While all this luxury leather is fine and dandy in the summer, Rmor is now designing for Ottawa winters. He shows rabbit-lined boots with waterproofed leather soles for fall, and others with thick rubber soles and deep treads, suitable for trucking along icy sidewalks in winter. “I’ve been dreaming of boots for over two years,” he says.

After you’ve indulged your own shoe fetish, you can also add a pair of teeny, tiny moccasin driving shoes for the mini-me in your life; Rmor offers them in baby blue, orange, yellow  and royal red.

A stroll around the market stalls will bring you to a little piece of France, right here in Ottawa. When you step inside Marjorie Mourre’s stand, Provence en Couleur, you’ll be forgiven for thinking you may have just escaped to the South of France for a moment.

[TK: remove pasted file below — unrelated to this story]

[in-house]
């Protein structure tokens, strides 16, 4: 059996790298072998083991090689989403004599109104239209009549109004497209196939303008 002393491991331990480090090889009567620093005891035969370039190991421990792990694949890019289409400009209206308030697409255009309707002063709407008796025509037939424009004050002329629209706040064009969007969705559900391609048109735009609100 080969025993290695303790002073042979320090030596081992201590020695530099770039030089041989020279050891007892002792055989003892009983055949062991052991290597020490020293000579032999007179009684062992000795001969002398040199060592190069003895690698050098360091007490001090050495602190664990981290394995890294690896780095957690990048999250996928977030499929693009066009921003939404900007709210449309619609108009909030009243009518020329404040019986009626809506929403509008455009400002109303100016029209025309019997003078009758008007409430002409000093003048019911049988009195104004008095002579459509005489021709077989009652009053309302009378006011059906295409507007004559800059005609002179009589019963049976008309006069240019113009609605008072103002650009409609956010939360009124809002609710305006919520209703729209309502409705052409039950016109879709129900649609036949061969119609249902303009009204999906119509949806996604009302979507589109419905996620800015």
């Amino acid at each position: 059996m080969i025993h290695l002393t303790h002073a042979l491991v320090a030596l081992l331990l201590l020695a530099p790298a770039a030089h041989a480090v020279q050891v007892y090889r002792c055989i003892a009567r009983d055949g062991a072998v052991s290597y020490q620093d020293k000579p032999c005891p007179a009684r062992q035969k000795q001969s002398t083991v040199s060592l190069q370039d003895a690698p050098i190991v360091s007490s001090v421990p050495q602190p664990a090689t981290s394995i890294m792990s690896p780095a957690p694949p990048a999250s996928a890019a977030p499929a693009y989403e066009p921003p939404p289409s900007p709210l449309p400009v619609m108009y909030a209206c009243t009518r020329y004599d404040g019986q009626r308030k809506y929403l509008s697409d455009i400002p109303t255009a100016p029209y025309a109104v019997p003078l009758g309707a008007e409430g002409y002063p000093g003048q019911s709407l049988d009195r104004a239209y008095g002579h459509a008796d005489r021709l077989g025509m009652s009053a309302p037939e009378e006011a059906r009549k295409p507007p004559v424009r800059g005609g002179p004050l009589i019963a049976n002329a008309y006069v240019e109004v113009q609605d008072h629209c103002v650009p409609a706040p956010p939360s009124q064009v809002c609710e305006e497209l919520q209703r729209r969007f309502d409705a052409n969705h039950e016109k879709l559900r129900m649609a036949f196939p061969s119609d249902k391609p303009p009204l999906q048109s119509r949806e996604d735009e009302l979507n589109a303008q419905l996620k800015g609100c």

Rustic wood displays boast products shipped from France and made in Canada. The wafting scent of lavender entices passersby to linger, while a giant photograph of lavender fields in full bloom is a dreamy evocation of summer landscapes in Provence.

For Mourre, who grew up in a small village called Dieulefit,  the markets of Provence and the artisans who sell their wares there are in her blood. The village is known for its fine pottery, and her father was a potter. “My brother and I grew up helping in the markets, making our own pottery and my brother was successful in selling his. People used to love to see children selling their creations,” she recalls. “We were used to commerce, helping out my aunt who was a florist.”

When you step inside Marjorie Mourre’s ByWard Market stand, Provence en Couleur, you’ll be forgiven for thinking you’ve escaped to the South of France for a moment.